20,000-Year-Old Cave Paintings were a Proto-Writing System

The cave paintings such as the ones found in Lascaux and Pech Merle in southwest France, and the El Castillo Cave in Spain, are well known for their remarkable cave paintings. Now, the artwork is being considered as more than just early painting; researchers believe the paintings are an early proto-writing system, dating back at least 14,000 years earlier than previously thought. The study, published in the Cambridge Archaeological Journal, was led by independent researcher Ben Bacon, and involved senior academics from Durham University and University College London (UCL).

For a long time, archeologists have recognized that the sequences of lines, dots and other marks found among the pictures of animals in more than 600 images on cave walls meant something. The study concludes that the Ice Age hunters used the paintings to record and share information about the behavior of the species represented. By using the birth cycles of equivalent animals as a reference point, the team could worked out that the number of marks associated with each animal species was a record, by lunar month, of when they were mating and that the “Y” sign in the markings represented giving birth.

Looking at the total number of marks — either dots or lines — found in sequences across hundreds of caves, the researchers discovered that none of the series contained more than 13 marks, consistent with the 13 lunar months in each year.

“The meaning of the markings within these drawings has always intrigued me so I set about trying to decode them, using a similar approach that others took to understanding an early form of Greek text.

“Using information and imagery of cave art available via the British Library and on the internet, I amassed as much data as possible and began looking for repeating patterns.

“As the study progressed, I reached out to friends and senior university academics, whose expertise were critical to proving my theory.

“It was surreal to sit in the British Library and slowly work out what people 20,000 years ago were saying but the hours of hard work were certainly worth it.”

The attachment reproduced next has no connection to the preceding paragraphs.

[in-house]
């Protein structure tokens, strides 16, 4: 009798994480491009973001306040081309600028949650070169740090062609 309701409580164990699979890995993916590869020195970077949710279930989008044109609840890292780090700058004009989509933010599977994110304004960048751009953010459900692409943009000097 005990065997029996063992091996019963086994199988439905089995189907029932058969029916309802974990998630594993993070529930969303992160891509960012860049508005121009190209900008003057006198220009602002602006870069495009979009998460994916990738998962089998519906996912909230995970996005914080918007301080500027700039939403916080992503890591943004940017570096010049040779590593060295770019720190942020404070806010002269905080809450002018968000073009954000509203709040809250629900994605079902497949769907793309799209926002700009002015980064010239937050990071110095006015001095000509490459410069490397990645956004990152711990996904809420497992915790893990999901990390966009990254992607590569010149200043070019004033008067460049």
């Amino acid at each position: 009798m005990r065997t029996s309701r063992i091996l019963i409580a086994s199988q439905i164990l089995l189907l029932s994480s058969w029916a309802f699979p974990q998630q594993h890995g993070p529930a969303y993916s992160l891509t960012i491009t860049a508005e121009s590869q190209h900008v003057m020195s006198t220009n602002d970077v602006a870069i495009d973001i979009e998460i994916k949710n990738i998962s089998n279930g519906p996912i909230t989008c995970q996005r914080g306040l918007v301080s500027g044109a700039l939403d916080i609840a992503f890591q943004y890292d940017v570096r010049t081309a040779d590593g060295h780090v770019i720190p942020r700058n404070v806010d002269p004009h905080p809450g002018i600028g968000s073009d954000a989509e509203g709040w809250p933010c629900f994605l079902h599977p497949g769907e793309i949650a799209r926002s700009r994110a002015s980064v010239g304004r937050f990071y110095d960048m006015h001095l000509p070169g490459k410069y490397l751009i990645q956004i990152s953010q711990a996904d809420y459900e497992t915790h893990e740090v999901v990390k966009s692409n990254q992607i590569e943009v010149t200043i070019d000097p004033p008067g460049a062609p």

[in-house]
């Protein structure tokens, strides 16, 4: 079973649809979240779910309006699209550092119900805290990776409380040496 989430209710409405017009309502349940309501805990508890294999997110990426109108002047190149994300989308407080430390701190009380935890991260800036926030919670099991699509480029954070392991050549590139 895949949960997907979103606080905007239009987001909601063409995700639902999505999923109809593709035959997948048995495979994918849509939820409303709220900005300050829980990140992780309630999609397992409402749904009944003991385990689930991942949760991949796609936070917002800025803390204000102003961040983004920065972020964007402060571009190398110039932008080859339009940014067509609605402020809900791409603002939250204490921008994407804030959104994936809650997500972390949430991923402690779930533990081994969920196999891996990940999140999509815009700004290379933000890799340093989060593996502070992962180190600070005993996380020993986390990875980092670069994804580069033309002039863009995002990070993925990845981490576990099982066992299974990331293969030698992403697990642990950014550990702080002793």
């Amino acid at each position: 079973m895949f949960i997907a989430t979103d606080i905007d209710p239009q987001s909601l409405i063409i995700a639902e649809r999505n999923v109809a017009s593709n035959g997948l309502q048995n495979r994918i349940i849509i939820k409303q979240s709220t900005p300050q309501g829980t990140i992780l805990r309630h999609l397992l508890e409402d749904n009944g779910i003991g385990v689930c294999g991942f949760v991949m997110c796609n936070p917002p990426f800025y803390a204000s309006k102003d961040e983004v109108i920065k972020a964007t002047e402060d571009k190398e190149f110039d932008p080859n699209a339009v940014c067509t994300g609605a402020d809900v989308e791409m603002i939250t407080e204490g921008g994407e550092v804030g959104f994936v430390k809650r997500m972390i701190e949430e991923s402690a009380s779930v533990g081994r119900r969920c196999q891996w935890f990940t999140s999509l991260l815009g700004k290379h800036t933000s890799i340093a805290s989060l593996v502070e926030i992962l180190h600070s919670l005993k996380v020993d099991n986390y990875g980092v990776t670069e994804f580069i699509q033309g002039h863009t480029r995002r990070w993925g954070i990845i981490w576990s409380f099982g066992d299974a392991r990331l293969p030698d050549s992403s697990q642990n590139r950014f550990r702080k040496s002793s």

Ben Bacon

The results of the study indicate that Ice Age hunter-gatherers were the first to use a systematic calendar and marks to record information about major ecological events within that calendar — a record of early time keeping that would eventually become commonplace.

“The implications are that Ice Age hunter-gatherers didn’t simply live in their present, but recorded memories of the time when past events had occurred and used these to anticipate when similar events would occur in the future, an ability that memory researchers call mental time-travel.”

Prof Robert Kentridge, Durham Universit

Looking at the total number of marks — either dots or lines — found in sequences across hundreds of caves, the researchers discovered that none of the series contained more than 13 marks, consistent with the 13 lunar months in each year.

Not all academics agree on the findings especially the meaning of the Y shapes, but it’s fascinating to think that these marks, left so long ago, can provide insights into what our ancient answers thought and cared about.

5 thoughts on “20,000-Year-Old Cave Paintings were a Proto-Writing System

  1. I’m a bit skeptical. Not that the ice age folks couldn’t count or keep track, but, as in the picture in your post, of the horse and the aurochs, there are 26 dots. Yes, that’s two years, if you take the 13 months per lunar year. And though I’m not an astronomer, I don’t believe I’ve ever heard of a ‘lunar year’.
    Do the dots mean something? I sort of doubt it. There’s an excellent book discussing the ice age paintings from all over, titled “The Nature of Paleolithic Art” by R. Dale Guthrie that is very good